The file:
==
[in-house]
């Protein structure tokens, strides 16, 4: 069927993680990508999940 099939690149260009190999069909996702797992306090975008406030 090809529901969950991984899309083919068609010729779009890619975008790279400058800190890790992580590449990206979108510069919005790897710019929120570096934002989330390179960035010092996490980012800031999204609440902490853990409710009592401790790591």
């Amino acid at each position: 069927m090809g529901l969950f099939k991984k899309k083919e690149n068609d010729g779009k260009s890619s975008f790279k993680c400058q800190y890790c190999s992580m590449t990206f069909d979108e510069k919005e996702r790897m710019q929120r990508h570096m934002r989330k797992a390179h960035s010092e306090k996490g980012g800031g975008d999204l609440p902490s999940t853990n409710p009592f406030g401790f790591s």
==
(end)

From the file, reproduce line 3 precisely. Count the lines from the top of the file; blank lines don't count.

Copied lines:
């Amino acid at each position: 069927m090809g529901l969950f099939k991984k899309k083919e690149n068609d010729g779009k260009s890619s975008f790279k993680c400058q800190y890790c190999s992580m590449t990206f069909d979108e510069k919005e996702r790897m710019q929120r990508h570096m934002r989330k797992a390179h960035s010092e306090k996490g980012g800031g975008d999204l609440p902490s999940t853990n409710p009592f406030g401790f790591s």